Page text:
Posts Tagged ‘battings. samples’

Deconstructed Circles

Tuesday, February 28th, 2017

Someone commenting on my latest work said last week wrote “deconstructed circles are popular now”, and she’s right, they are appearing in more art quilts, though I’ve been using them on and off for some time.  For someone who loves grids and works freehand the way I do, the deconstructed circle has great appeal as a design unit, as these two works in progress show: early stages in the construction of Maelstrom (2006)  left, and Anna’s Quilt (2008) right respectively.









What new work? you might be wondering.  True, it’s been a long time since I blogged, chiefly because I wasn’t creating (not even sewing hexagons) during a long illness late last year and the subsequent recovery period.  But recently I’ve found mental+physical energy coinciding, and have begun exploring ideas that have been on my mind a while.  I’ve keenly followed the the rise of  the Modern Quilt Movement with light clear colours plus greys and white that are so appealing to many that they are even beginning to populate traditional designs.  MQM’s website calls this overlap ‘modern traditionalism’, I just noticed.  A favourite Uruguayan artist, Mario Giacoya uses wonderful greens and yellows with small amounts of other light bright colours in his many rural landscapes.  A primary influence in my work is still landscape shapes, and earthy Australian colours, but I’m finding I’m wanting more ‘light’ and ‘bright’ in my work.











Although I’ve used the unit before, and am always happy with lines that don’t connect, I drew a diagram this time to emphasise that I’m thinking of some units having many lines of fabric in them, others few, one or possibly none, and I’m still mulling over that and will continue as the work proceeds.  This sample has more in common with Maelstrom above as the arcs are segments of colour.  My sample shows a complex set of them.  These were a bit tedious to make, but I’ve been thinking about this too and will rationalise and synthesise what I learned in this sample making stage:















When sample making I normally just go as far as I need to learn something.  But this one I finished and bound because I plan to hand it on as a gift, hence this documentation.  I still have to think about

  • hand v machine quilting ?
  • any role for glitter here ?
  • what about dots?
  • And what a shame I only bought about 20cm of this wonderful striped fabric …

The Bungle Bungles Series Continues

Thursday, July 9th, 2015

first seam of a new project

After all the fabric auditioning, consideration of scale of the units for this piece, there was a satisfying moment doing the first seam of a new project – all keen piecers of fabric know that feeling!    And, even though I was certain that the block/gold pin spot fabric will  be an important part of this particular quilt,  to test that theory I took the time to consider another option –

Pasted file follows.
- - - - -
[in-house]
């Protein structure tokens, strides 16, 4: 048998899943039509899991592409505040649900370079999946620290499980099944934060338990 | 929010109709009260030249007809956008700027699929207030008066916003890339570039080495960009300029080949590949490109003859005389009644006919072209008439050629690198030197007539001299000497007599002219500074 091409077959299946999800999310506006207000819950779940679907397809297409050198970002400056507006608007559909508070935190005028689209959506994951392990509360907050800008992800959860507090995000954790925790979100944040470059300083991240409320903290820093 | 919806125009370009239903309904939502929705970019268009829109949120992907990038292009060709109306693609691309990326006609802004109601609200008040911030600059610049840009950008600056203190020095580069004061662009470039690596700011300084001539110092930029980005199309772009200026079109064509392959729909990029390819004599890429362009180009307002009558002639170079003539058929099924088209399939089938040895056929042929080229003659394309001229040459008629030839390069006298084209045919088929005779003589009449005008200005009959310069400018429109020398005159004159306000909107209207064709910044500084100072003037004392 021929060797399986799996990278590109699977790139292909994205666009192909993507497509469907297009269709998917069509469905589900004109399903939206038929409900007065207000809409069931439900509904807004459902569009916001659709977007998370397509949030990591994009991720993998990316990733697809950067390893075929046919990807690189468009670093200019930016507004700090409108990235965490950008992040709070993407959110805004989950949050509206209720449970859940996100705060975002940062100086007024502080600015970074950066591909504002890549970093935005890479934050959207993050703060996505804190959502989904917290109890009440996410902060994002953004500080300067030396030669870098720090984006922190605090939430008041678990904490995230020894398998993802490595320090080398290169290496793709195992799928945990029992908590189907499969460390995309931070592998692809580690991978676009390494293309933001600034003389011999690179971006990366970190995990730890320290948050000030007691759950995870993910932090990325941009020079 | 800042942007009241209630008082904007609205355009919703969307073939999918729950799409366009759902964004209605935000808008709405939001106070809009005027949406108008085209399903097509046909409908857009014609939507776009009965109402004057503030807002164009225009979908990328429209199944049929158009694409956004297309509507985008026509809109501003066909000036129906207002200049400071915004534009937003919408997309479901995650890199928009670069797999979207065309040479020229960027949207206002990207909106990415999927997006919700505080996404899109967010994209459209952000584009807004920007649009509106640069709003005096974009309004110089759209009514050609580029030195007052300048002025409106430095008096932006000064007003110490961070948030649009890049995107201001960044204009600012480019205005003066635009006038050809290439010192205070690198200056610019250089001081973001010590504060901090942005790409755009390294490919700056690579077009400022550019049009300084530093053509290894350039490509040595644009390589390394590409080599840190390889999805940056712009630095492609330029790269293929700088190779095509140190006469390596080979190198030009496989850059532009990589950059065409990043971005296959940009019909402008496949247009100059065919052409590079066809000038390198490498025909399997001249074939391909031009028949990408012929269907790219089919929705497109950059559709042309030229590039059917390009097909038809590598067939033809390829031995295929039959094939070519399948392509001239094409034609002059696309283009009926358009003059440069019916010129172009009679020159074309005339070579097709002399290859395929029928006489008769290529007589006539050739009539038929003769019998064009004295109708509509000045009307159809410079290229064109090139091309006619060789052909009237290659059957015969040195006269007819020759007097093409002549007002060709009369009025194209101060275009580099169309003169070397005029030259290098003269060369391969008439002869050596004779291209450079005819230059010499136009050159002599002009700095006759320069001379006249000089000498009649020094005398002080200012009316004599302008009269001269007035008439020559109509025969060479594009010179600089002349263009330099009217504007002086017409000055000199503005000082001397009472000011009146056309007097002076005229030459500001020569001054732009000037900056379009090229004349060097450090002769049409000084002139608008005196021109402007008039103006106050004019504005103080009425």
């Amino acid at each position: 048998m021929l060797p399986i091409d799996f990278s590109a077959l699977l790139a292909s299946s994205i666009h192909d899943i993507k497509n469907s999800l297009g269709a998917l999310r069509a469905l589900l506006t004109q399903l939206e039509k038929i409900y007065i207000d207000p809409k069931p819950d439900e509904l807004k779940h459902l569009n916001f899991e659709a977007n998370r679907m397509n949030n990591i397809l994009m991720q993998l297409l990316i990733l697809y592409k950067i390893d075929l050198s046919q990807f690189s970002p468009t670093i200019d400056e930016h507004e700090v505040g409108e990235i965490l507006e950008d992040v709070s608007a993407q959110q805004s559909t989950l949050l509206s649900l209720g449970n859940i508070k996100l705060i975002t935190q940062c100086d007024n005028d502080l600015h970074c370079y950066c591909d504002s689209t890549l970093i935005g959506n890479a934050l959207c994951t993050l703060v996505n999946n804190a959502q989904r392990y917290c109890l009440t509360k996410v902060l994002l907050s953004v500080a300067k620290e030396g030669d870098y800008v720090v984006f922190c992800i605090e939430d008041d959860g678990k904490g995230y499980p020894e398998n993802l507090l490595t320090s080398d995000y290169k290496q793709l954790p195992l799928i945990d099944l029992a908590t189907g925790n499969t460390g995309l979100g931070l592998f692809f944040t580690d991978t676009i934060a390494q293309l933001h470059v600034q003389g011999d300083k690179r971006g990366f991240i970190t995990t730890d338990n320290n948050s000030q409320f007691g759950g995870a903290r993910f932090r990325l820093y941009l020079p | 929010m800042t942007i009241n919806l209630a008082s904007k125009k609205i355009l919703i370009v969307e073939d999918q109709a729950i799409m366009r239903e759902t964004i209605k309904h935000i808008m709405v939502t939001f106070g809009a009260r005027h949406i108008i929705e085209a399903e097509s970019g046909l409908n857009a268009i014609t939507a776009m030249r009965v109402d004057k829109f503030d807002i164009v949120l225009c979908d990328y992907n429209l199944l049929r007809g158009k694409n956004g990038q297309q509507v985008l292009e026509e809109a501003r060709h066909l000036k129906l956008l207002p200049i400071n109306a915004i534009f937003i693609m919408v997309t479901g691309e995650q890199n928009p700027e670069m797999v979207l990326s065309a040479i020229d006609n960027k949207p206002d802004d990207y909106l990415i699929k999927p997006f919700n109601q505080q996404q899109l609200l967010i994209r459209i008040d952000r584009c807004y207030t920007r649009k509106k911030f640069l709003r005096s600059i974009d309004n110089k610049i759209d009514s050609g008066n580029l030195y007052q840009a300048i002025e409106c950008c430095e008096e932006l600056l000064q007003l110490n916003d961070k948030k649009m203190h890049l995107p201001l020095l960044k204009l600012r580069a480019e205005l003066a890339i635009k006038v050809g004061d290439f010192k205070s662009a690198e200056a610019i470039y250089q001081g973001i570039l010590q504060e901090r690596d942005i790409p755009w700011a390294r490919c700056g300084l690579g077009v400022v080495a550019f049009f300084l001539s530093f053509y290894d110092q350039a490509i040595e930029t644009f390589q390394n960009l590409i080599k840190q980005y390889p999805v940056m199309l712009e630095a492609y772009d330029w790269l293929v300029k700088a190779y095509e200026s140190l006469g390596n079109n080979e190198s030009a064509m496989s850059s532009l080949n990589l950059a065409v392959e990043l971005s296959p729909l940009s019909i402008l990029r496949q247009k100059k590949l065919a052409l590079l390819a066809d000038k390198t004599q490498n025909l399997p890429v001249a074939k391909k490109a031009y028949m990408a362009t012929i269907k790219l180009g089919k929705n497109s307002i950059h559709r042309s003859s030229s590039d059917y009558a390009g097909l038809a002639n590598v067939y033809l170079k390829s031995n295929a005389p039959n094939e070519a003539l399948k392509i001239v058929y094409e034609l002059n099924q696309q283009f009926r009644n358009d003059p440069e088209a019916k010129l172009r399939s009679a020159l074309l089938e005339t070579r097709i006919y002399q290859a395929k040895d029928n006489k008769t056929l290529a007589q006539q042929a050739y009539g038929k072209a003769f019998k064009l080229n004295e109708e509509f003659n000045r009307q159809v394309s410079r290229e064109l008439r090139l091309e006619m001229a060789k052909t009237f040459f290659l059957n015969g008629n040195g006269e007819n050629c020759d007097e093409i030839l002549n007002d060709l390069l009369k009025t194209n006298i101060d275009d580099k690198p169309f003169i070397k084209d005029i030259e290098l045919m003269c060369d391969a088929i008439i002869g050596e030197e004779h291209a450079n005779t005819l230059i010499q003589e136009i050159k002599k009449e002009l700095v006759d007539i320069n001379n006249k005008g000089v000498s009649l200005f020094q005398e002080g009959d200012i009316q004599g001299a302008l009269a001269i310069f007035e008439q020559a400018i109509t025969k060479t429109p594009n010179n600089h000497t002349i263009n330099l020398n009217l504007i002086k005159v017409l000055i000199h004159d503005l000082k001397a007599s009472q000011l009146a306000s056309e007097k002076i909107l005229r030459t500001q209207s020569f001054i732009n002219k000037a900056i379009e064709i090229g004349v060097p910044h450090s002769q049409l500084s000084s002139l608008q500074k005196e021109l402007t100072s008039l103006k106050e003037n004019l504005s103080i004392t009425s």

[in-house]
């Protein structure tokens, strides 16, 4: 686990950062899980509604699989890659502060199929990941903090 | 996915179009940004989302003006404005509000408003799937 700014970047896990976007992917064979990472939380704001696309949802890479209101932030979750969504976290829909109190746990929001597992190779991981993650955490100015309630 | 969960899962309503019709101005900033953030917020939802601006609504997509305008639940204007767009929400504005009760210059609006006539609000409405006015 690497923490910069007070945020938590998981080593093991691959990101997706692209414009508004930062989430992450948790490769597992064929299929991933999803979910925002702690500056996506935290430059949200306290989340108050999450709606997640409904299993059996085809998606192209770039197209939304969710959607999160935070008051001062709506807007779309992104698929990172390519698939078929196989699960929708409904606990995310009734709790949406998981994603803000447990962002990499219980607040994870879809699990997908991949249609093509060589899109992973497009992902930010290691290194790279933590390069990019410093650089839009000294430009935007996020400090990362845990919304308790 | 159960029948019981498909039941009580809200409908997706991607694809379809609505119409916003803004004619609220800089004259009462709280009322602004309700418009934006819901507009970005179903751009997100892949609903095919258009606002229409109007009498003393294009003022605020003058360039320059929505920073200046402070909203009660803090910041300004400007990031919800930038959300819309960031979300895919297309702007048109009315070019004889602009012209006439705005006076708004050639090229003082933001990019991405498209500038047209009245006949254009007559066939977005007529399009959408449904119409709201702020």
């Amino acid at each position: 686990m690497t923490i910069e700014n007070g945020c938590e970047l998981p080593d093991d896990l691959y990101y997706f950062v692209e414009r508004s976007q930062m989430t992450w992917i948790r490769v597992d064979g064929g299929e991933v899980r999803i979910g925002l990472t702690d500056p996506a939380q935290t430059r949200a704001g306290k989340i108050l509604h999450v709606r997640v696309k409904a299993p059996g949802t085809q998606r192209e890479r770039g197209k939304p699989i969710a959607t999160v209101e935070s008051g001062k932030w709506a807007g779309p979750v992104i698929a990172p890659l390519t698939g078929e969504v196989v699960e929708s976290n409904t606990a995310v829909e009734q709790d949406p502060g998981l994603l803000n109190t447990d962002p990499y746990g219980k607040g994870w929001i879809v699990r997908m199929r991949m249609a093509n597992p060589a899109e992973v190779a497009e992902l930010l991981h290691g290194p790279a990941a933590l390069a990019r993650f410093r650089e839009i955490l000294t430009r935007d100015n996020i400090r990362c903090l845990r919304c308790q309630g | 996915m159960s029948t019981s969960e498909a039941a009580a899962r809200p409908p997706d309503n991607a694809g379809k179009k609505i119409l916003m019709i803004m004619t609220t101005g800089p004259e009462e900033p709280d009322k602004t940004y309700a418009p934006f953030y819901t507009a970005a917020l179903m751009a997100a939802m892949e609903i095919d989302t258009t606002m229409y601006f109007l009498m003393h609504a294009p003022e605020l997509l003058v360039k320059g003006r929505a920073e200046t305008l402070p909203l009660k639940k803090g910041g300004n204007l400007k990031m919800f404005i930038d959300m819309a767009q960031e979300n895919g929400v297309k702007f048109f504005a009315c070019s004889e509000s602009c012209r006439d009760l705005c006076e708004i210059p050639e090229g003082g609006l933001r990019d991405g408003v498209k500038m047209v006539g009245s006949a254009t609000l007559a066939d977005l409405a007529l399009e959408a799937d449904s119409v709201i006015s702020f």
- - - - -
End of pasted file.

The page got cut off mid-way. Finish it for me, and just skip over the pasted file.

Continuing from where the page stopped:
choices to be made


– and now think for this work I must make a choice.  It’s either the horizontal lines will all be black/gold spot, or the rock units will be striped with other rock unit fabric.   And while I’m considering that,  I’ll have a spot of lunch and a total change of activity, outside, as it’s a beautiful day.


I’ve just bought a new gold paint for the hand made dots I plan to put on the work I’m just finishing.  Samples are so important – so I tested it of course on a scrap of the background fabric – set with the iron, and it is really permanent.  I also bought a couple of cheap paint brushes and cut the ends off to use to make round dots….. and I especially like the fine ones on the RHS.    Fiddling with samples always suggests more than one idea, and I like the gold brush strokes against the black – there’s some real potential there….

gold paint sample



Holes, Continued

Sunday, March 2nd, 2014

As I’ve said before, they have been on my mind for years.

holes in leather 2006 samples

This couple of samples was cropped from a pic I took of several samples back in 2006.  Hand cut black leather and punched gold leather – I know I had some big plan for this but the constant use of a leather punch leads to tired hands and arms, and I dropped the plan.    A change of scale, though, and change of material… well there’s a lot of potential for both ideas.

hole and lace

And these sample snippets are from this afternoon’s experiments – grey nylon organza bonded onto the cream canvas – sure, the pic’s a bit dull but I know what it means.  Down in the LH side are some triangular shapes bonded on of course but then hand stitched in various ways with several threads including metallic.  I keep thinking of how people only repair precious objects, and ‘mending’ is a frequently used motif these days in mixed media and textile works – but I hope I can use ‘mending’ in a non cliché way – I’m working on it.


square with holes

I don’t think it’s just the bold contrast why I like this little sample- approx. 4cm x 4cm suede leather piece, with a smaller square cut and rotated – those holes are smallest done by the leather punch I have.  There’s no way I could do something  with masses of these squares of leather – oh for a laser cutter here!  But, perhaps another material … this idea has lingered in my mind since 2006, too.


The Glorious Straight Stitch

Sunday, September 15th, 2013

Sunburnt Textures Emb

Shown above is the title piece from my 1987 solo exhibition, ” Sunburnt Textures”,  and the detail is below.  Long before I started making quilts in 1989 I was using my favourite stitch, straight stitch in various forms in my fabric and thread art.  Other favourites include stemmed French knots, and stemmed Y-stitch.

Autosave-File vom d-lab2/3 der AgfaPhoto GmbH

Other examples are in the first gallery on my website, The Creative Stitch; pre-1988


Of course it is the running stitch that usually forms quilted textures but many other stitches can be used in lines or scattered/single form to function as quilting, although few contemporary quilt makers thoroughly explore these options.    I am currently doing some more explorations with the straight stitch: